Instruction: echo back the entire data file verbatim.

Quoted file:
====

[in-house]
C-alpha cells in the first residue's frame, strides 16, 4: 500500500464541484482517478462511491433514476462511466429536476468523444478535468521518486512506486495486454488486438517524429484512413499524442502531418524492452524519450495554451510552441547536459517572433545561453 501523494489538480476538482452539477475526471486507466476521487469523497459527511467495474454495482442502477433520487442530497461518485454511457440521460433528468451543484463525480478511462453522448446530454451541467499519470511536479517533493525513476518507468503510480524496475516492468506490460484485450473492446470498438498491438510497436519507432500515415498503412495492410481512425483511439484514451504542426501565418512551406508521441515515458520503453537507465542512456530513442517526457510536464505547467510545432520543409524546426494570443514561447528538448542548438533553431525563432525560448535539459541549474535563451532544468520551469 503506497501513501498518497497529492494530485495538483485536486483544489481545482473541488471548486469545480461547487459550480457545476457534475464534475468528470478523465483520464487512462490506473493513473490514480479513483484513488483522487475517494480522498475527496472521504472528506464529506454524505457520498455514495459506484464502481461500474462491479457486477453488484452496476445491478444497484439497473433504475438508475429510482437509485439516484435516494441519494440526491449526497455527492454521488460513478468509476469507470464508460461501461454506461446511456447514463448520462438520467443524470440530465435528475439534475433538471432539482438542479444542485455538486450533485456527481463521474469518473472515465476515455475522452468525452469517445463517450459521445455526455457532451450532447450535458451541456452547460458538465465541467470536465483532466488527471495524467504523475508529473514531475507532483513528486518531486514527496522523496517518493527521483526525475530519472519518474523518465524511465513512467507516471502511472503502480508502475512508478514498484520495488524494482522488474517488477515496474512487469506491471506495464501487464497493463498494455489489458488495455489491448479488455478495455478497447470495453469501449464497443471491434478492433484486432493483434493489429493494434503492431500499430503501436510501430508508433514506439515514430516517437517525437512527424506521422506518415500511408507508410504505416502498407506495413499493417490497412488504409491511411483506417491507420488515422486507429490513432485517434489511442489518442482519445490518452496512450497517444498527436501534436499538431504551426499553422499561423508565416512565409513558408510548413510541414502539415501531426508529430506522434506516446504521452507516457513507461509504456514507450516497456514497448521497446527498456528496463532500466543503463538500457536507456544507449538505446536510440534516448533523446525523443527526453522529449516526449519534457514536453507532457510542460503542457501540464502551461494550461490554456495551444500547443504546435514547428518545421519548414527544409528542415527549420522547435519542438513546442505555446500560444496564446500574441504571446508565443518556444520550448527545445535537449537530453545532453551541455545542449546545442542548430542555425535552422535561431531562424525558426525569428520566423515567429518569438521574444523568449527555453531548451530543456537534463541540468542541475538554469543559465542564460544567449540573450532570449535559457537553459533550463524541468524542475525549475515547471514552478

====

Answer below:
[in-house]
C-alpha cells in the first residue's frame, strides 16, 4: 500500500464541484482517478462511491433514476462511466429536476468523444478535468521518486512506486495486454488486438517524429484512413499524442502531418524492452524519450495554451510552441547536459517572433545561453 501523494489538480476538482452539477475526471486507466476521487469523497459527511467495474454495482442502477433520487442530497461518485454511457440521460433528468451543484463525480478511462453522448446530454451541467499519470511536479517533493525513476518507468503510480524496475516492468506490460484485450473492446470498438498491438510497436519507432500515415498503412495492410481512425483511439484514451504542426501565418512551406508521441515515458520503453537507465542512456530513442517526457510536464505547467510545432520543409524546426494570443514561447528538448542548438533553431525563432525560448535539459541549474535563451532544468520551469 503506497501513501498518497497529492494530485495538483485536486483544489481545482473541488471548486469545480461547487459550480457545476457534475464534475468528470478523465483520464487512462490506473493513473490514480479513483484513488483522487475517494480522498475527496472521504472528506464529506454524505457520498455514495459506484464502481461500474462491479457486477453488484452496476445491478444497484439497473433504475438508475429510482437509485439516484435516494441519494440526491449526497455527492454521488460513478468509476469507470464508460461501461454506461446511456447514463448520462438520467443524470440530465435528475439534475433538471432539482438542479444542485455538486450533485456527481463521474469518473472515465476515455475522452468525452469517445463517450459521445455526455457532451450532447450535458451541456452547460458538465465541467470536465483532466488527471495524467504523475508529473514531475507532483513528486518531486514527496522523496517518493527521483526525475530519472519518474523518465524511465513512467507516471502511472503502480508502475512508478514498484520495488524494482522488474517488477515496474512487469506491471506495464501487464497493463498494455489489458488495455489491448479488455478495455478497447470495453469501449464497443471491434478492433484486432493483434493489429493494434503492431500499430503501436510501430508508433514506439515514430516517437517525437512527424506521422506518415500511408507508410504505416502498407506495413499493417490497412488504409491511411483506417491507420488515422486507429490513432485517434489511442489518442482519445490518452496512450497517444498527436501534436499538431504551426499553422499561423508565416512565409513558408510548413510541414502539415501531426508529430506522434506516446504521452507516457513507461509504456514507450516497456514497448521497446527498456528496463532500466543503463538500457536507456544507449538505446536510440534516448533523446525523443527526453522529449516526449519534457514536453507532457510542460503542457501540464502551461494550461490554456495551444500547443504546435514547428518545421519548414527544409528542415527549420522547435519542438513546442505555446500560444496564446500574441504571446508565443518556444520550448527545445535537449537530453545532453551541455545542449546545442542548430542555425535552422535561431531562424525558426525569428520566423515567429518569438521574444523568449527555453531548451530543456537534463541540468542541475538554469543559465542564460544567449540573450532570449535559457537553459533550463524541468524542475525549475515547471514552478